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One of the scientists, Jim McDonough, submerged himself in front of the female dolphin “Amaya” in a pool at the Dolphin Discovery Center in Puerto Aventuras, Mexico.
He exhaled all the air from his lungs to overcome his natural buoyancy and to avoid bubbles from a breathing apparatus, and the dolphin directed her echolocation at McDonough.
Other researchers then used high-specification audio equipment to record the dolphin’s signal, and they sent those recordings to the CymaScope laboratory in the United Kingdom.
Acoustic physics researcher John Stuart Reid first made two-dimensional images from these recordings and then used photo analysis to extract data and three-dimensionally imprint the signal onto a water membrane.
The process revealed dolphins relay “quasi-holographic properties of sound” as their echolocation reacts with water, Reid said.
The CymaScope’s patented imaging process imprints sonic vibrations on the surface of ultra pure water. Reid explained, “When a dolphin scans an object with its high frequency sound beam, each short click captures a still image, similar to a camera taking photographs. Each dolphin click is a pulse of pure sound that becomes modulated by the shape of the object.” In this case, Reid used the echolocation recordings to capture clearly identifiable 2D images from the experiment, which included a flowerpot, a cube, a plastic “+” symbol, and a human being.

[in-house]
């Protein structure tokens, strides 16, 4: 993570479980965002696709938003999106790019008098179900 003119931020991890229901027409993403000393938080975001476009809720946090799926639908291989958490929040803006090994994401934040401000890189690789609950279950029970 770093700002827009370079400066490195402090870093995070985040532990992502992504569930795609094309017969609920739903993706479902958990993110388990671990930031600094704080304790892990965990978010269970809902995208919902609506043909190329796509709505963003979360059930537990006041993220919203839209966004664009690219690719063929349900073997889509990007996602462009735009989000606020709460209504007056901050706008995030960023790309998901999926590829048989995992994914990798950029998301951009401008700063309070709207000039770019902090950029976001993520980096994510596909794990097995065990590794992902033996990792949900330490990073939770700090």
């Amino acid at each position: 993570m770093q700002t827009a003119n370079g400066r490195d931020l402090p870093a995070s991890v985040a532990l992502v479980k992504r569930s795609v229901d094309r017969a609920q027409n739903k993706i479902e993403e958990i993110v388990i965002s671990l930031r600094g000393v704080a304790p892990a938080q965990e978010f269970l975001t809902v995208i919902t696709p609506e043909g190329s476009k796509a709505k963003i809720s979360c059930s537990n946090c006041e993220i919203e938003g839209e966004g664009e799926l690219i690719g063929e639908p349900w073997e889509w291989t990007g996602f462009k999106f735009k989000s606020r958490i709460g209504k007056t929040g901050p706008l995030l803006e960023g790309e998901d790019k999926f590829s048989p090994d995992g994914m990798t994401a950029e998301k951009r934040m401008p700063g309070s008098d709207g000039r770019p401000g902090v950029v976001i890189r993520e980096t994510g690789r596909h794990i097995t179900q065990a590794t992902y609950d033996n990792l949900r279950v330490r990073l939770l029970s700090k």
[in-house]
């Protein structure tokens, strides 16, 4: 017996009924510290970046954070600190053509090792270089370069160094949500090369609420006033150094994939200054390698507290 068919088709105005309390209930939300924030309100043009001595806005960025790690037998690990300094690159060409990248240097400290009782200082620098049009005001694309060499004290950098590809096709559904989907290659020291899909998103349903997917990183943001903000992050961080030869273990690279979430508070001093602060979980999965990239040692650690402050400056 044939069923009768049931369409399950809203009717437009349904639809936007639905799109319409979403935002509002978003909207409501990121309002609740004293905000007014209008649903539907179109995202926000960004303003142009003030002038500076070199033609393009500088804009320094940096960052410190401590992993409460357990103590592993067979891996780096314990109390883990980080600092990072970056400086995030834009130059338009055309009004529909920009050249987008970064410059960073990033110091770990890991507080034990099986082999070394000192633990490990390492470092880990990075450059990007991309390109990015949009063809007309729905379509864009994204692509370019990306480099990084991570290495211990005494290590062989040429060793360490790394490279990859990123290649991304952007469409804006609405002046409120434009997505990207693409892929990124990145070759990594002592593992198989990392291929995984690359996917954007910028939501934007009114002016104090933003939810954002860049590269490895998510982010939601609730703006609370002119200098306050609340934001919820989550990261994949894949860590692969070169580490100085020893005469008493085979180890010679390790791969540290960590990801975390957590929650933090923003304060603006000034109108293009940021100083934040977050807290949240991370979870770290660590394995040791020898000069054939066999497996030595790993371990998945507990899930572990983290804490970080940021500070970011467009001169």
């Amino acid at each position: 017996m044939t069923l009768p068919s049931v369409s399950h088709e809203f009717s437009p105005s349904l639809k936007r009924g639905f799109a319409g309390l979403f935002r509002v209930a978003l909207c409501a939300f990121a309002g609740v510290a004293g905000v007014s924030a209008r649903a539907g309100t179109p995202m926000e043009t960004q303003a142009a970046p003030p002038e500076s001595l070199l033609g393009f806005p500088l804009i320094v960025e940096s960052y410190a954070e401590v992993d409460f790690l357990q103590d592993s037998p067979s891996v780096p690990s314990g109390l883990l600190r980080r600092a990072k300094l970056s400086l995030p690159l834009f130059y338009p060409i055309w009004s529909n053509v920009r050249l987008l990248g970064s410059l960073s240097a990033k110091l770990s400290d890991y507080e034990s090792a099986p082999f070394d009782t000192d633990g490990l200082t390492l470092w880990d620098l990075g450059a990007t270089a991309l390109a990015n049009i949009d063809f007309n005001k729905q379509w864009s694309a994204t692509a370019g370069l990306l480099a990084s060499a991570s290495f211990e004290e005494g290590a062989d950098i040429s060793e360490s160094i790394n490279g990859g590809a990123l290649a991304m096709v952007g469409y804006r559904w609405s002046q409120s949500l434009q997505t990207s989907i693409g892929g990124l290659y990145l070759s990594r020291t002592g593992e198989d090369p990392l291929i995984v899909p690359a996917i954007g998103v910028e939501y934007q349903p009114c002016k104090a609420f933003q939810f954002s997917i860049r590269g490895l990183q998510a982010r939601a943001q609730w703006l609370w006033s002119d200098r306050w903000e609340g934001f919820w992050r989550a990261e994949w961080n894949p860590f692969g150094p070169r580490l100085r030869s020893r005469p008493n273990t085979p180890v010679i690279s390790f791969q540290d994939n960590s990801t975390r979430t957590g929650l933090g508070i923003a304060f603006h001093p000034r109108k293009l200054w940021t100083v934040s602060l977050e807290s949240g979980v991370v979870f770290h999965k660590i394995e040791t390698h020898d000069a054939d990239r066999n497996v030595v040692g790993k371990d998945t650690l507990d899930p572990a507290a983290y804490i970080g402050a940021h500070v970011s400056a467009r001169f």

Kassewitz then turned to 3D Systems, inventors of 3D printing and global leaders in 3D digital design and fabrication, to transform 2D image data into a 3D-printable. vrml file. The files were then brought to life using 3DS’ Projet 660 printer, allowing the objects to be printed rapidly in full color and retaining the initial Cymascope image characteristics.
“We were thrilled by the first successful print of a cube by the brilliant team at 3D Systems,” said Kassewitz. “But seeing the 3D print of a human being left us all speechless. For the first time ever, we may be holding in our hands a glimpse into what cetaceans see with sound. Nearly every experiment is bringing us more images with more detail.” The team’s next goal is to find out if and how dolphins may be sharing these echolocation images as part of a sono-pictorial language.
originally posted by: Jonjonj
So the purpose of this thread is to show that dolphins can communicate with hologrammatic signals?
What does it matter if a dolphin can communicate? People can not even communicate on this planet, so who cares about dolphins?
Is your point that Humans have become so clever as to understand how a lesser animal can communicate?
originally posted by: JohnnyAnonymous
a reply to: theantediluvian
Excellent Post.. I love this stuff!
A fascinating article and post based on something that I've always wondered about.
I wonder now if the same application/theory could be applied in the possible decoding of something akin to the communication of a honey bee's dance. Supposedly after a bee has made a discovery it will return back to the hive and do "a dance" (this is not my terminology) and the surrounding bees then know exactly where to go.
Granted these are not clicks or sounds (that we know of), but perhaps we just found another piece of the puzzle to help unravel other mysteries.